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Friday, October 08, 2010

Lakewood’s Ark

I hope that Shalom Mordechai Levine never reads this blog.

Shalom Mordechai is a close friend of mine and was my Chavrusa in Lakewood. We learned together right in front of the Aron Kodesh in the main Beis Medrash. When I left Lakewood for Norfolk, Shalom worried that my learning might be affected. He undertook to check on me every month.

Shalom was relentless, he called me every Rosh Chodesh for an update on my progress. He wouldn’t accept vague answers and he challenged every decision that I made. He made sure that I stayed in touch with my inner Yeshiva Bochur and made me answerable for my learning schedules and priorities.

I love talking to Shalom but it wasn’t a walk in the park.  Shalom is hard to impress. He is a man on a mission. When I made a siyum he asked me what else I was learning, When I began giving a class early in the morning, he asked if I learned at night. When the President of Hebrew Union College and the Mayor of Virginia Beach spoke at my Siyum on Krisos, Shalom didn’t care. He wanted to know if I had learned every Tosfos.

As I took on various rabbinic responsibilities and teaching positions in the community, Shalom wasn’t impressed.  He was no less demanding. When I joined the Harley Davidson Club and enrolled in Norfolk State University, Shalom didn’t blink. Shalom just wanted to be sure that I was learning.

What right did Shalom have to be so demanding? Who appointed him as my personal Mashgiach and Drill Sergeant? I often wondered but never complained.

Last year, my wife and I took advantage of some time in Lakewood to return to our kollel days. The plan was for me to spend a week learning in BMG. This was not a social visit and nobody in Yeshiva was expecting me. I strode into the Beis Medrash bright and early, took a seat twenty rows back from the Aron Kodesh and opened my Bava Basra. I saw Shalom in our old seat with his new chavrusa learning Bava Kama. He never saw me.

I learned in Lakewood for a week and Shalom never took his head out of his gemara. He came earlier than me, left later than me, and never stopped learning.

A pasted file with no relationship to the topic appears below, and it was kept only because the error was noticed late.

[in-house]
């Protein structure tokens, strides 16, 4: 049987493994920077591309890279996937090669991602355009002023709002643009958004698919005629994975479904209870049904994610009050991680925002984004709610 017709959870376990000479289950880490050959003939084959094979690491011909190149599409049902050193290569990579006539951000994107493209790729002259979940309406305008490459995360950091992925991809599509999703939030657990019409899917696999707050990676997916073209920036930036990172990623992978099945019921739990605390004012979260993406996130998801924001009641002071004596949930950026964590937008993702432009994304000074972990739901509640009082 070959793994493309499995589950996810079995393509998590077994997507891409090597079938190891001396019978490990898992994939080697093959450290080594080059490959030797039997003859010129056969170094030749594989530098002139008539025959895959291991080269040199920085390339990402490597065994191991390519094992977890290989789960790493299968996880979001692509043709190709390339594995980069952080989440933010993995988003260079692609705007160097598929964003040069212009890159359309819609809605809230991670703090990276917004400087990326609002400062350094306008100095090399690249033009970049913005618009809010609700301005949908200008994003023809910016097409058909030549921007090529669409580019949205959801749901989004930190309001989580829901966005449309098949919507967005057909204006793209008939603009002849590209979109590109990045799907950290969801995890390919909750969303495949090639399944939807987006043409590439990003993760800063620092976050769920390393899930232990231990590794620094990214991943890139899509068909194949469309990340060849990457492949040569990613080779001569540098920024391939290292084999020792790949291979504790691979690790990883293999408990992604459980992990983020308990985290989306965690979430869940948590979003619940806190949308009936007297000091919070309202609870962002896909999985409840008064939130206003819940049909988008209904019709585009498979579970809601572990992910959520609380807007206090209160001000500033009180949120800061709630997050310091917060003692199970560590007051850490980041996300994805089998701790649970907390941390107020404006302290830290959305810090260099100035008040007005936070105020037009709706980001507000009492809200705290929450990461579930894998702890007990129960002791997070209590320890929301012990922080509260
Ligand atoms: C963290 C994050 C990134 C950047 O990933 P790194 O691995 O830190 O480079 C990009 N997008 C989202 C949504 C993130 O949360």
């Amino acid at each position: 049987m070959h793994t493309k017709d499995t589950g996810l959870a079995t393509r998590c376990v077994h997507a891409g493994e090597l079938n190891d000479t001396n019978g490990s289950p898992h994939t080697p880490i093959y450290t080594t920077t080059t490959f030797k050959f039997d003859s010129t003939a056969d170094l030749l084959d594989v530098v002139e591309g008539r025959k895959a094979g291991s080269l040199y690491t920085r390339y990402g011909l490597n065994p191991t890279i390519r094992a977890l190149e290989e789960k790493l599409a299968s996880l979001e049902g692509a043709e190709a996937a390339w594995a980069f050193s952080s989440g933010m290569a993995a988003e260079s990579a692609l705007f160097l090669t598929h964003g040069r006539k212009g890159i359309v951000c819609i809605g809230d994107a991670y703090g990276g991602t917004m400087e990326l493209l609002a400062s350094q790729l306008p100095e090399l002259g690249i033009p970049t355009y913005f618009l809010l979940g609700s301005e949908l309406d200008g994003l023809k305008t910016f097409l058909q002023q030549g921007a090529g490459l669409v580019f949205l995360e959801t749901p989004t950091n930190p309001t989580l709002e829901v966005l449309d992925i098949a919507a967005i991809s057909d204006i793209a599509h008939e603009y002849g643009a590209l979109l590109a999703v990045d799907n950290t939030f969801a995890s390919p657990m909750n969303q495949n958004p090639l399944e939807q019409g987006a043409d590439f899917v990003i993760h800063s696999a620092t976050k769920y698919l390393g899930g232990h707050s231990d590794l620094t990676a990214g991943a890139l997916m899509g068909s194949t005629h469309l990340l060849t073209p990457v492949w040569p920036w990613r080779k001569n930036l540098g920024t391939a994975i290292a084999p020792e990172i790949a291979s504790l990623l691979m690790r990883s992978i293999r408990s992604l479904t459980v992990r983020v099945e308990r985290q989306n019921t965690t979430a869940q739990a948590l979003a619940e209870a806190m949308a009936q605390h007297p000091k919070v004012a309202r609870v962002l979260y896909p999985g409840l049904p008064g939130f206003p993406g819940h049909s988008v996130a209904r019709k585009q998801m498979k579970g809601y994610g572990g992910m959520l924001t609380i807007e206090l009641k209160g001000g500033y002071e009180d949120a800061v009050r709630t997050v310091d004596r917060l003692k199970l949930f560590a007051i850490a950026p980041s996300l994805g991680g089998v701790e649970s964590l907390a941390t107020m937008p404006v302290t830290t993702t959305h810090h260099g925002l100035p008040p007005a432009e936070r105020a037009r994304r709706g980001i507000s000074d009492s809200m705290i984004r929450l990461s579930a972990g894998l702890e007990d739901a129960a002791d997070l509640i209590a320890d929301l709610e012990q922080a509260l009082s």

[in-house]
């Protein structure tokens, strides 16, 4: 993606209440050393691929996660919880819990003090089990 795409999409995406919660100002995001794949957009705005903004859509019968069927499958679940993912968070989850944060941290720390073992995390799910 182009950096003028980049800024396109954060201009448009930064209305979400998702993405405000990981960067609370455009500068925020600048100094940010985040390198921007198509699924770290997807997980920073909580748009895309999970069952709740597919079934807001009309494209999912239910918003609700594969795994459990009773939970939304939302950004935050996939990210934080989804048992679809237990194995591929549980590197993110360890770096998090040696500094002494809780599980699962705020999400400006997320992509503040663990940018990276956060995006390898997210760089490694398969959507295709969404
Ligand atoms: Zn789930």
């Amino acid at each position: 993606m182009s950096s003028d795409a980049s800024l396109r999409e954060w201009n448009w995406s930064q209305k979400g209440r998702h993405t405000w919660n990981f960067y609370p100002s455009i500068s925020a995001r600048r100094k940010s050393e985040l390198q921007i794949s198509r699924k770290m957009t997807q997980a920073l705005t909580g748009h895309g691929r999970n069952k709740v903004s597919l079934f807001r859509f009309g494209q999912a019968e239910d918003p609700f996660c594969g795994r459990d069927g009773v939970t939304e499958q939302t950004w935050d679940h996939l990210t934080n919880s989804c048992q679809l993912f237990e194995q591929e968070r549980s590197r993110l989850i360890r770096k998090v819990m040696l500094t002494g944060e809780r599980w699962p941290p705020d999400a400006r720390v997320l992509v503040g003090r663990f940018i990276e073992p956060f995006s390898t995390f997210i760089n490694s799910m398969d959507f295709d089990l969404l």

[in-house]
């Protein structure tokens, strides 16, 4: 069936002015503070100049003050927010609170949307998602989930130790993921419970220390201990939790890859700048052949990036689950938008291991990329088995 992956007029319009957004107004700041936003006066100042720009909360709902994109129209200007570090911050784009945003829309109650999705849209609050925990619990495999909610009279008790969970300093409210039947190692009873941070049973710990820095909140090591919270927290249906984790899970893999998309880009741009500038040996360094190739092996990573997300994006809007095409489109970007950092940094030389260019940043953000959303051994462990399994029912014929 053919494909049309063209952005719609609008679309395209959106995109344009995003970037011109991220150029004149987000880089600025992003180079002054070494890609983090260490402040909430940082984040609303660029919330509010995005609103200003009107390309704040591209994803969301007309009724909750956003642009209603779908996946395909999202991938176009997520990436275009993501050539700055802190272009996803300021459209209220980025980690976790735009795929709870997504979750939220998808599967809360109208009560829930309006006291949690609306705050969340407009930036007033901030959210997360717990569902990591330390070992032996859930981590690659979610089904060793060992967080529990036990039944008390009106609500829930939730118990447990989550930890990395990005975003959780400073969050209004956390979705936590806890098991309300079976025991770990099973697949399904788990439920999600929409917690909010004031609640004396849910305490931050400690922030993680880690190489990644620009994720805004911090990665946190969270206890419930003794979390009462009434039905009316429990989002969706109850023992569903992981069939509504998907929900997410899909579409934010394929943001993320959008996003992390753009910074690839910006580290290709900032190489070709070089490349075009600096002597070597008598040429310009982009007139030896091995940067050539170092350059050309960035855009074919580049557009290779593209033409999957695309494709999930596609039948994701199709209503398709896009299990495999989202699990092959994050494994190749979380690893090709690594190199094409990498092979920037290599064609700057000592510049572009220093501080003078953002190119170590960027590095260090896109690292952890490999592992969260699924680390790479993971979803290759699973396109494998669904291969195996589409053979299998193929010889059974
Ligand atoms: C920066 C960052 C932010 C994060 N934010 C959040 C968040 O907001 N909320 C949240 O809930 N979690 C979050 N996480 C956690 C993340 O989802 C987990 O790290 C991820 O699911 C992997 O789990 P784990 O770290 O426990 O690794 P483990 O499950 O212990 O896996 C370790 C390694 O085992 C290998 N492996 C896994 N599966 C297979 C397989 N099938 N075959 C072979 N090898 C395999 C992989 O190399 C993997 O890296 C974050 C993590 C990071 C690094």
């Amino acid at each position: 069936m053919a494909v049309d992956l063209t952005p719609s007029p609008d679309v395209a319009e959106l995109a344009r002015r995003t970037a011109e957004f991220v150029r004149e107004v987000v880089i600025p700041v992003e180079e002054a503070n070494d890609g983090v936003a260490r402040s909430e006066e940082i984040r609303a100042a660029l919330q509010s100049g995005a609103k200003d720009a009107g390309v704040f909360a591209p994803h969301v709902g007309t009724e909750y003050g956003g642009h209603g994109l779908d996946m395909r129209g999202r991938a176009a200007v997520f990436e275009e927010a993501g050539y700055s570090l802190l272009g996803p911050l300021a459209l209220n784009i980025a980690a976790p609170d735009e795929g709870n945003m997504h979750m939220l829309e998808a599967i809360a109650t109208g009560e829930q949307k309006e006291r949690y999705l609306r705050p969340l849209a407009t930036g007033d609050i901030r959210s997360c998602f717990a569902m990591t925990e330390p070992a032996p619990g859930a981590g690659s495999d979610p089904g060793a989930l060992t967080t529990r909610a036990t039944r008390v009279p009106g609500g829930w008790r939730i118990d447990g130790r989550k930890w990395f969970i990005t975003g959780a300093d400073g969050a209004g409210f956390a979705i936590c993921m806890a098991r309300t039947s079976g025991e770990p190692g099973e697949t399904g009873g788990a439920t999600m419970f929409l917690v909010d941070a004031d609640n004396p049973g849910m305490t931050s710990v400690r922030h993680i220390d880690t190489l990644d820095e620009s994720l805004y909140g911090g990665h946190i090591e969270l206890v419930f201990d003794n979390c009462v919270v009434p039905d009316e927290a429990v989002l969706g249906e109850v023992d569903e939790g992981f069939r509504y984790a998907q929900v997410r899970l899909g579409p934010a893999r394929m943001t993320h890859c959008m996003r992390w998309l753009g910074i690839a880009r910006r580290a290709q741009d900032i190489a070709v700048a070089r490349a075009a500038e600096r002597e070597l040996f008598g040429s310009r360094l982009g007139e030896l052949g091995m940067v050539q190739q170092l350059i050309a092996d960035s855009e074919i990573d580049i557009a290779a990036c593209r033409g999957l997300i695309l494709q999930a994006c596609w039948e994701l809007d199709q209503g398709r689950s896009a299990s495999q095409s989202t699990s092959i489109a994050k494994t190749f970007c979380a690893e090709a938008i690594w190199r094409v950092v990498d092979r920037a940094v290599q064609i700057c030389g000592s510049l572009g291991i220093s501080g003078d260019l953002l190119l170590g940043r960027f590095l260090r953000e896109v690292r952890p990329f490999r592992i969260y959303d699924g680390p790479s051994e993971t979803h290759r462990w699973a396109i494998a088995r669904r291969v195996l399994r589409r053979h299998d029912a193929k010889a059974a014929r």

Shalom truly does live the Lakewood life. His entire life is about Torah and he will never look out of his Gemara. He doesn’t care about mayors, presidents, prestige, or motorcycles.

Torah is his life. Torah is our life. Shalom refused to let me forget that.

Would I have continued to learn even without Shalom’s monthly phone calls? I like to think so. Did Shalom have the license to call and remind me that learning is important? Absolutely.

Watching Shalom Mordechai learn convinced me of this more than a thousand phone calls. Shalom passed the test of time and withstood the pressures of ‘the little world out there’. Shalom is what Lakewood and all Bnei Torah should represent. They are our reminder that everything is in the Torah and that we are nothing without it. They affirm that Torah has the depth to captivate us for a lifetime.

More than ten years have passed since I left Lakewood. Shalom and I still pick up a phone every now and then to talk about Torah and Life. I never told him that I visited Lakewood without saying hello.


On Parshas Noach:
Nimrod the Orwellian

On living out of town:
By Invitation Only

Summary of Parsha:
Parsha Summaries For Bereishis

Posted on 10/08 at 07:17 AM • Permalink
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Meet Rabbi Sender Haber

Rabbi Sender Haber is the Rabbi of the B'nai Israel Congregation in Norfolk, VA. He is well known throughout Hampton Roads, having arrived over twelve years ago as one of the original four members of the Norfolk Area Community Kollel. In that capacity, Rabbi Haber was involved in community wide programming, teaching, and outreach. He has inspired many Jews to expand their Jewish identity and increase their love of Torah and commitment to its observance. Everyone who knows Rabbi Haber is touched by his breadth of Torah knowledge and his ability to convey the wisdom of the ages in such a way as to make those esoteric writings accessible to persons of all levels of experience and a variety of backgrounds.

Rabbi Haber has served in a number of capacities during his years in Norfolk. Since 2003 Rabbi Haber has been a teacher of Jewish Studies at Toras Chaim Day School in Portsmouth, teaching boys and girls of all ages, with a focus on Gemara, Halacha, and Chumash. He has also taught at Yeshivas Aish Kodesh and Bina High School in Norfolk, and served as Assistant Rabbi of B’nai Israel for 6 years. He also serves as the Rabbi of the “Lost Tribe,” Tidewater’s Jewish Motorcycle group! While handling all of these responsibilities, he has continued to participate in numerous Chavrusos (one-on-one learning partnerships) covering a wide range of topics and writings.

Rabbi Haber and his wife Chamie have been married for thirteen years. They have four children, Minna (9), Moshe (6), Ely (4), and Akiva Meir, born in August of 2012. They both come from rabbinic families steeped in Torah, Kiruv and Chesed. Rabbi Haber received his Rabbinic Ordination (Yoreh Yoreh) from Rabbi Sender Rosenbloom and Rabbi Mordechai Freidlander of the Jerusalem Beth Din. He was awarded a Teaching Certificate by Torah Umesorah Association for Jewish Day Schools in 2004 and again in 2009. In addition, Rabbi Haber has spent over a decade studying Talmud, Jewish Law, and ethics in some of the world’s most prestigious Yeshivos including Beth Medrash Gavoha in Lakewood, NJ and Yeshivas Mir in Jerusalem.

Rabbi Haber can be contacted through the Synagogue office at 757-627-7358, or through e-mail at